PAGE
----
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Thread: vectors in circular motion

  1. #1
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    vectors in circular motion

    A pendulum consist of a particle P of mass m, attached to one end of a model string of length l = 2.02 m. The other end of the string is attached to a fixed point O and the particle moves in a vertical circle about the fixed point as shown.

    The angle made by the string with the vertical is measured anticlockwise and we assume that the only forces acting on the particle are its weight W and the tension force T due the string. The particle starts at the lowest point with an initial horizontal velocity of √(7gl/2) in the anticlockwise direction.

    Calculate the speed of the particle, in m s-1 when the tension becomes zero, giving your answer to 3 decimal places. Use g = 9.81 ms-2.


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    Re: vectors in circular motion

    Hey noobpronoobpro.

    Can you please show us what you have tried?
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    Re: vectors in circular motion

    I've gotten |T|= mg cos ϴ+ ml dotϴ^2 when resolved in the er-direction.
    Im stuck there and dont know how to continue from there.
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    Re: vectors in circular motion

    i've somehow managed to figure out how to solve it haha... i've gotten another eqn for mg cos ϴ using conservation of energy and substituted into |T|= mg cos ϴ+ ml dotϴ^2 to get the answer. The answer i gotten was 3.148m/s.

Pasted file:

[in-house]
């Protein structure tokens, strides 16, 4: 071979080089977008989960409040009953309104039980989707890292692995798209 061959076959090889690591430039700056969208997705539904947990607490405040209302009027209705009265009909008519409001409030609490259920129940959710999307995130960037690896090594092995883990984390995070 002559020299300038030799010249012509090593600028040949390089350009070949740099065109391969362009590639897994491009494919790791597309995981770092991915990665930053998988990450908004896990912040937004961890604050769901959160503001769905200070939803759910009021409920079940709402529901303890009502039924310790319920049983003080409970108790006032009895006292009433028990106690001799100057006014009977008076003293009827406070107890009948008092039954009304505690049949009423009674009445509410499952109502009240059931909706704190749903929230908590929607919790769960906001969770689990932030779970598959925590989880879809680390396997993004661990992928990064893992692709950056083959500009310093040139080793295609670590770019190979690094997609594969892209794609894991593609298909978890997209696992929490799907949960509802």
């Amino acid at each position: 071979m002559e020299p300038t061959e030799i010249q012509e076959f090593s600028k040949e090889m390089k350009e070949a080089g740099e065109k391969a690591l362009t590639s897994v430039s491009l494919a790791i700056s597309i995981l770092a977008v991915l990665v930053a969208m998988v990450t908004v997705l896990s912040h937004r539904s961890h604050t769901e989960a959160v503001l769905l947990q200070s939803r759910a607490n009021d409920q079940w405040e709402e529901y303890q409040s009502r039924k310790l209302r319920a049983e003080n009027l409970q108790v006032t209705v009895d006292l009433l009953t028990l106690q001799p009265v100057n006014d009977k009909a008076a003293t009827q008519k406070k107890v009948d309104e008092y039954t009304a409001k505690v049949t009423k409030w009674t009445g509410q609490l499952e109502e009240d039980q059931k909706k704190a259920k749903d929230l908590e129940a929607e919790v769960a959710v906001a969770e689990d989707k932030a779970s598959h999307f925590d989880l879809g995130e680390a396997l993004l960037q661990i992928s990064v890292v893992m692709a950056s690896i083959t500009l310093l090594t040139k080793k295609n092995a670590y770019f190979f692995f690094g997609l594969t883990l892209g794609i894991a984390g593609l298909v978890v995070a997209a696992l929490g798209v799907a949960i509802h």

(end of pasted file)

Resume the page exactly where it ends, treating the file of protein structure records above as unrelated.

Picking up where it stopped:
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  5. #5
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    Re: vectors in circular motion

    The pendulum bob has sufficient energy to achieve a height of $\dfrac{7L}{4}$ above its initial position, so the position where $T=0$ and $|v| > 0$ occurs at $L < h < \dfrac{7L}{4}$, where $h=0$ is its initial position.

    At that height, $h$, the radial component of weight is providing the centripetal force required for circular motion.

    Let $\phi$ be the angle between the string of length $L$ and the weight vector, $W=mg$ when the pendulum bob is at that height, $h$.

    $F_c = \dfrac{mv^2}{L} = mg\cos{\phi} \implies v^2 = gL\cos{\phi}$

    using conservation of energy ...

    $mgh + \dfrac{1}{2}mv^2 = \dfrac{1}{2}mv_0^2$

    $v^2 = v_0^2 - 2gh = \dfrac{7gL}{2} - 2g\left(L+L\cos{\phi}\right)$

    setting the two equations for $v^2$ equal ...

    $3gL\cos{\phi} = \dfrac{3gL}{2} \implies \cos{\phi} = \dfrac{1}{2}$

    therefore, $v^2 =gL\cos{\phi}=\dfrac{gL}{2} \implies v = \sqrt{\dfrac{gL}{2}}$
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